“Gone are the ‘spray and pray’ days of posting an opening to a job board and hoping a few qualified candidates respond before sifting through mountains of unqualified résumés.”
– Jay Moye, Editor, Coca-Cola Journey
Ninety-four percent of companies use or plan to use social media for hiring. My question is: what in the world is wrong with the other six percent? Social media isn’t “changing” the hiring game – it has already has! If you’re one of the six percent, you’re waiting for a train that’s already left the station. Catch up, and get on board. We can’t approach hiring the way that we always did.
No HR? No Worries
Social media is a viable, and effective, alternative for small businesses that may not have a human resources department. Through LinkedIn, Twitter, Facebook, Google+, and other networks, you can stay on top of industry trends – and you can stay in the hiring game.
Source this responsibility to a trusted individual and leverage these platforms for more effective hiring. And the sooner you figure out your hiring strategy, the better. If your company isn’t large enough to support an HR function, it is even more critical to get online and get social.
How are Leaders Using Social Media?
While more companies are getting in the game, there’s still a great deal of experimenting taking place. You can take a few different avenues, depending on your specific goals:
Social media can be an excellent platform for relying information and building brand awareness. Remember, you need to treat your recruiting and hiring process like a marketing initiative: instead of “Why should we hire you?” the question has now become: “Why would I want to work for you?” This is one way to show them what you have to offer.
Microsoft does this well with their consistent and fun Twitter presence, Microsoft Careers. They seize the opportunity to introduce job searchers to the company – but there has to be more. And there is. They offer interview tips, feature innovative roles, highlight key benefits, and post openings. In an especially masterful touch, they even thank current employees:
Wouldn’t you want to join a company that was that openly appreciative? And that called your work “epic”?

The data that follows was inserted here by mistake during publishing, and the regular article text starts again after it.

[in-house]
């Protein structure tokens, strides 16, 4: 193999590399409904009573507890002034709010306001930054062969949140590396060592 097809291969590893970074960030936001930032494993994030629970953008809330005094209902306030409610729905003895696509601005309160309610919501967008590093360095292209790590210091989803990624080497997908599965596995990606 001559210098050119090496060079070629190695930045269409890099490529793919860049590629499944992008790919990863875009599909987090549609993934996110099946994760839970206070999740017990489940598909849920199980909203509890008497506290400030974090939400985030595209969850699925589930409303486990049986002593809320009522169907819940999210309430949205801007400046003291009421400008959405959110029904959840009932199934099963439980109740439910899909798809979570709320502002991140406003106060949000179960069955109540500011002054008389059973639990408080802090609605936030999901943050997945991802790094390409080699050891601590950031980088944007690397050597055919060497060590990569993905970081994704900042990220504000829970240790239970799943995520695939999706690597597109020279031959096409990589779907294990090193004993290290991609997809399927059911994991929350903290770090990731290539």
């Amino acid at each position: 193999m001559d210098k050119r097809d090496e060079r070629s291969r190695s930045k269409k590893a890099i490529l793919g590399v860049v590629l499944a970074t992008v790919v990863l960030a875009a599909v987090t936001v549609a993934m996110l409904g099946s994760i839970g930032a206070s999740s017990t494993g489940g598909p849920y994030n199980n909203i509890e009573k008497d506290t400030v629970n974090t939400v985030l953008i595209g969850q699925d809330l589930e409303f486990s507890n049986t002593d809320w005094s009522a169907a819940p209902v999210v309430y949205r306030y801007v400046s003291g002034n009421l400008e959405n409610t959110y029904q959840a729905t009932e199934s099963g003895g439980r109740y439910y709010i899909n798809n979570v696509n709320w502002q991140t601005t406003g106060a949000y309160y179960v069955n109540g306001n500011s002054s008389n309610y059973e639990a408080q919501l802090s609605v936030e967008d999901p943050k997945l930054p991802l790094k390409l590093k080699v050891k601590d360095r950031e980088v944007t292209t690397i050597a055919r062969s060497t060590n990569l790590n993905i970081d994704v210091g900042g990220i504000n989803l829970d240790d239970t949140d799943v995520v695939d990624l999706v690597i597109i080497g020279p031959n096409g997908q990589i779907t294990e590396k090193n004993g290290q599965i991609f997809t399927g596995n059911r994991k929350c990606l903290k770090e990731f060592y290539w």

Most importantly, Microsoft engages people – whether they’re looking for a job or not – with relevant information that offers insight into the company.
Another route some companies take is to identify and follow people with whom they want to start a conversation. According to a recent Jobvite survey, recruiters reported that some of the best hires came as a result of direct sourcing, and social media plays a large role in this.
Direct sourcing is a way to find people with the right skills, competencies, and experiences, and companies look at both those who are actively looking for jobs and those who are not. What exactly are they looking at? Among the many factors:
- How does this person respond to different situations?
- What kinds of messages/information are they posting?
- Would this person represent our company in a positive way?
The Wall Street Journal reports that 19% of employers have found “information that sold them on a candidate, such as communication skills or a professional image.”
A side note: Employers also find reasons not hire people – a slippery slope you want to be very careful of. Remember social media is one tool among the many you should be using, including assessments and interviews.
Going Where the Talent Is
The “how” of recruiting/hiring via social media varies, but the “why” is the same: that’s where your talent is. Millennials were born with a phone in their hand, and they’re adept at using three or more screens at a time. Older generations have adapted as well: how often do you watch TV while browsing on your tablet with your phone within reach?
Social media is a world more people are navigating not only easily, but seamlessly. Does it make sense for your organization not to be there?
Here’s where potential candidates aren’t: job boards (with the exception of targeted niche sites and job aggregators, for now anyway). Job boards typically ask searchers to enter two pieces of information: what job they’re looking for and where. There is nothing nuanced about, nothing personal. Searches often lack relevance for the job-seekers, and the job-seekers often lack relevance for the hiring managers!
The bottom-line is that talent is comfortable with social media. They’ve used it as a tool for communication, information, entertainment, and now they’re using it for finding the right job with the right company. They’re using all of the resources at their disposal – but not every company is using every resource at theirs.
How you engage potential candidates online is up to you. But you need to do it. If you’re one of the 6%, it’s time to get with it. And if you’re like a lot of the other 94%, it’s time to get better.
FIND A SOLUTION
Have questions about the solution that is right for your business? Contact Strategic Human Insights today and one of our consultants will be happy to reach out to answer all of your questions!